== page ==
Directly above my head’s place on the bed, the phone could be propped on the sill of the East-facing window on a clear-skied day, enabling it to scrounge up and loosely establish enough contact to receive calls and text messages, claiming 1–4 3G “bars,” and a single in 4G at night, though one overcast Northwestern week basically did it in completely. If we were actually doing something to noticeably increase our old Nokia boxes’ bandwidth bids on those early networks by turning them every which way to find “better reception,” it’s completely futile on current devices. (I’m fairly sure I remember a network professional explaining this to me when LTE was first gaining traction.) It was immediately apparent that orientation had no effect, but the handset’s bearing certainly did… Most sensitively so. I realized quite early on that I should endeavor not to spend too much time standing in different positions throughout the space attempting to will on a browser loader bar above a story I’ve probably read already. Intstead, I committed to the very first position that indicated any correlation whatsoever with a better connection: atop the biscuit tin on the metal rack nearest the outside door.
It’s been three months, but I’m still using my tired old Hewlett-Packard 6930p backup machine, so I was very skeptical about the odds we’d be successfully reliably pairing its ancient network adapter – now worth just $9.99 – with that of A Cellular Phone 10 years its junior without struggling significantly with range or reliability, especially considering that it cannot run a single one of its vast library of proprietary drivers on Linux. You’d at least assume they’d need to be practically touching each other to maintain a smooth marriage, yet the only compromise I had to make on the local end was to bring them near to each other as they paired. Afterwards, I could return the phone to its tin and work on the laptop from the kitchen table, 12–15 feet away. (Curiously enough, the 6930p itself shipped with hotspot capability by way of the SIM card slot behind the unit’s main battery.)
Quantifying the speed of a mobile data connection as you would a dedicated WiFi network is incongruent because the former trades in a much less consistent packet stream. That’s the extent of my knowledge, but it’s easy to visualize: a signal that can travel a mile or two in big globules bound to be intercepted in splashes upon the device’s little antennae, versus your home network’s local, evenly distributed sauna of irradiated mist. It’s much less definite, to say the least, and I can’t actually comprehend the sort of voodoo that’s required in order to expand and maintain the networks as they are, nor would I ever wish to burden myself with such knowledge ever again, which probably makes these words nothing more than a hasty account of none but another average, excessively network-privileged motherfucker. However, if I’m somehow gaining on something in my recent Y2K, holy shit how did the time fly by so fast quarter(?)-life crisis bullshit, some worthwhile answers might be found.
a genius idea which I’m going to pursue too imminently to steal: a Cellular Reception Enhancement Techniques: A Collected Folk Mythology.— David Blue (@FickleCrux) October 13, 2018
It’s not just that it’d be entertaining to travel the Bible belt snatching up the flickers of peculiar rural Amerians’ most technologically-vulnerable moments in an attempt to discover some kind of telecom/Nextel/U.S. Cellular proto-folklore (though I am 100% fucking serious about such a compilation, and relevant parties should Hit Me Up,) — it’s an absolutely essential requirement for us to keep our collective heads and retain any ability to balance our sovereign perspectives. I have thought about technology and our greater relationship with it every day, yet a single month spent just six feet from a solid internet connection rendered me at times completely and far too obliviously ineffective.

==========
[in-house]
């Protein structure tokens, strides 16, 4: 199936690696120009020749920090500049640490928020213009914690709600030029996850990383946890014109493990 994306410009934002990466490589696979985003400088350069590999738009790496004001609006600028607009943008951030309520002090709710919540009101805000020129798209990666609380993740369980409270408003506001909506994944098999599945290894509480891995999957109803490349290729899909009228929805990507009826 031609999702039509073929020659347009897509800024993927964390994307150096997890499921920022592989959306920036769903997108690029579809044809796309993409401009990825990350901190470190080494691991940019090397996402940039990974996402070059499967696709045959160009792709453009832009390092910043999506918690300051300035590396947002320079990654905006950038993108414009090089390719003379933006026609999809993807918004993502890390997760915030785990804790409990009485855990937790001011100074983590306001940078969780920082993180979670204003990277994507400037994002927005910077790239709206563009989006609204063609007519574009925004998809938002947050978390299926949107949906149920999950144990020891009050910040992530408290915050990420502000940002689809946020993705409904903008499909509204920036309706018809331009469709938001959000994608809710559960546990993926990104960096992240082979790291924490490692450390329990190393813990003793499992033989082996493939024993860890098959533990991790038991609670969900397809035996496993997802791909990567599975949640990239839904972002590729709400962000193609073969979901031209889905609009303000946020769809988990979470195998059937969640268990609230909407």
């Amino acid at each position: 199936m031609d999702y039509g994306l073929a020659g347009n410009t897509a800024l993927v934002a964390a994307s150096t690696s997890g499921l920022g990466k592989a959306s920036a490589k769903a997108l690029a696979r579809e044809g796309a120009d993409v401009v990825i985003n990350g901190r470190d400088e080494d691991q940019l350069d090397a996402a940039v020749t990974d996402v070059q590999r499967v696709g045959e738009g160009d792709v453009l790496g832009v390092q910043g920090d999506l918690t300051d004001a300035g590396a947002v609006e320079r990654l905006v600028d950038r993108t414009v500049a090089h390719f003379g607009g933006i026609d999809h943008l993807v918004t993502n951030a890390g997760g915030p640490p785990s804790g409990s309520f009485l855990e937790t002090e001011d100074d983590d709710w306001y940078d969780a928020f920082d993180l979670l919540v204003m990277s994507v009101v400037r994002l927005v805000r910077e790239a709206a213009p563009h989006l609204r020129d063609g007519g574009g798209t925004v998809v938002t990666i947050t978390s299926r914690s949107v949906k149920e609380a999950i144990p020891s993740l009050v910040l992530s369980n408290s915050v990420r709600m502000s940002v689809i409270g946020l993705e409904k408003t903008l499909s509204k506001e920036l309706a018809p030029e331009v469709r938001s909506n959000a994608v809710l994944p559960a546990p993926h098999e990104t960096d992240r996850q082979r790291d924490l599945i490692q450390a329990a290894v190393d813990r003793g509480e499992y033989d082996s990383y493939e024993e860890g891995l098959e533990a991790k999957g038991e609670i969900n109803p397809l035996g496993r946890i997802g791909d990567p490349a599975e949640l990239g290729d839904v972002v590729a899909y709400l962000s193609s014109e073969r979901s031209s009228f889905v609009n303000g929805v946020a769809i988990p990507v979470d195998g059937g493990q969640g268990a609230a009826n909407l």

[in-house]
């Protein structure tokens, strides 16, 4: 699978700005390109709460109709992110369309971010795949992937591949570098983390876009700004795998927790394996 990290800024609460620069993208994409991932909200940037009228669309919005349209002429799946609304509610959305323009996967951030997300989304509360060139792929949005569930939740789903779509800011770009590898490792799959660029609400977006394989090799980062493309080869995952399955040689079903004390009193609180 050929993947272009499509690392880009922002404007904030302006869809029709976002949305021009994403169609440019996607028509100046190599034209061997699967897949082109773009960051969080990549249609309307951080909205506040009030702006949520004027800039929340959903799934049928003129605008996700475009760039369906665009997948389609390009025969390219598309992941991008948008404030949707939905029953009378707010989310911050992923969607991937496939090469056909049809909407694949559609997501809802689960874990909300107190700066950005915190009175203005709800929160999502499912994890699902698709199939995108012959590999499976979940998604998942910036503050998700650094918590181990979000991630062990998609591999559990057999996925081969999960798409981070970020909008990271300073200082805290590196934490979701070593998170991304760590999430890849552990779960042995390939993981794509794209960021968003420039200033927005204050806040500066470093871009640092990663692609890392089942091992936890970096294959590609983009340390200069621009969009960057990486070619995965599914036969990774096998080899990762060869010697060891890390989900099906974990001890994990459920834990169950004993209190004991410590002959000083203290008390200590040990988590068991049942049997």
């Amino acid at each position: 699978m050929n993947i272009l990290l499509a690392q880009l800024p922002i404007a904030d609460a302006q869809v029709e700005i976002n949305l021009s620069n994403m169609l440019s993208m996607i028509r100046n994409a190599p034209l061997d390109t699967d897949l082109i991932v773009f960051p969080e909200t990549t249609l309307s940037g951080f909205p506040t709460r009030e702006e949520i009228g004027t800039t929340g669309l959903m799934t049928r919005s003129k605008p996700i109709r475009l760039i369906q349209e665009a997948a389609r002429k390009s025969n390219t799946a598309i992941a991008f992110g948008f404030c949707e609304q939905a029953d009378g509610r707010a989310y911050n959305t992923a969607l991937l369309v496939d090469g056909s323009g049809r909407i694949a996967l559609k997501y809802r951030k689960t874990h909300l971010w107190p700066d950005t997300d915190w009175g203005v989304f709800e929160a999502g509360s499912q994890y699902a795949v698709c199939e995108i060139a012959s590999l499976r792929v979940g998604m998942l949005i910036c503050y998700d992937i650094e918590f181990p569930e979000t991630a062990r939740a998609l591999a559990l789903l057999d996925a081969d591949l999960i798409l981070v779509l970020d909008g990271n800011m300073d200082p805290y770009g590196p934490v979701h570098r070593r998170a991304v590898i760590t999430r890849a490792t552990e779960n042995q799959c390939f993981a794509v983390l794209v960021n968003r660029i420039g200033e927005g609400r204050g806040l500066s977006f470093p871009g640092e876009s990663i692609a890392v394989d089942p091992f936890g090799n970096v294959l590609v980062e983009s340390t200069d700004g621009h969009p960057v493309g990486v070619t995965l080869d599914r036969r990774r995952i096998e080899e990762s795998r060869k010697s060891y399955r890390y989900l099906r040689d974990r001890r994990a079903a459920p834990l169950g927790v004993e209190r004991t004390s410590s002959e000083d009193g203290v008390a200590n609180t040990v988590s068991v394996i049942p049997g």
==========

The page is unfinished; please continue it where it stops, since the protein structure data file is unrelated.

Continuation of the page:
The heroes of this Tedious Tale are Opera’s web browser and Telegram, especially. As I mentioned last week on End User’s recollection of the ordeal, their bandwidth frugality wouldn’t be radically conservative had the rest of us Online Folk not become so utterly wasteful. The former’s “Opera Turbo” feature is a fairly-recent and pitifully-underhyped innovation which routes user traffic through Opera’s own CDN and choice methods of compression to conserve capped data and bridge poor connections as the information is diverted toward the range of their penultimate snipping, skimming, and trimming. The result? My total bandwidth consumption plummeted dramatically, along with the quality in connection that was required for web pages to actually display. So miraculous and dramatic was its contribution that I ended the month with a whole 3 gigabytes to spare of my 10GB hotspot cap. In the process of writing the above two paragraphs directly to WordPress’ new Gutenberg block editor via Firefox, this machine has already burned away 899.2MB after no more than 90 minutes spent in a condition some might even call idle, though it’s technically a beta release, and I am in the midst of an acute reactionary desire to feast on the web.
The most impressive player by far, though, was the red-blooded VoIP and IM service Telegram, which I and my friend found to be significantly more reliable than SMS messages, even, which would send telecom engineers to skulk away their crippling shame in dark places for no less than twenty years, in a more ideal culture. However, our reality is one of such abundance that comparing between thousands or millions of bytes per second has descended into the deepest chasms of irrelevance. More likely than not, you’ll never again live without an exceptional nearby connection for any noticeable stretch of time — not for the rest of your whole dang Online Life. Especially since you’ve found yourself here — this website is a hundred times or more heavier than it actually needs to be, not because its creator is a braindead cyberidiot, but because virtually every component of web development culture somehow managed to end up in a grizzly divorce with virtually every commandment from its foundational literature of Best Practices. Thanks in part to an intriguing online project by LOW TECH MAGAZINE, such an accusation no longer comes exclusively from a place of aesthetic, technical, or socioeconomic judgement, but one of environmental sustainability.
Instead of continuing upon another rant about the horrors of this place where Matt and Bill left us to die, though, I’ve got to return to the essential, humanitarian work of archiving the entirety of The Computer Chronicles, but I must leave you with a strange little piece of the truth we’ve just discovered together: keeping a Tumblr account is too environmentally destructive to be vegan.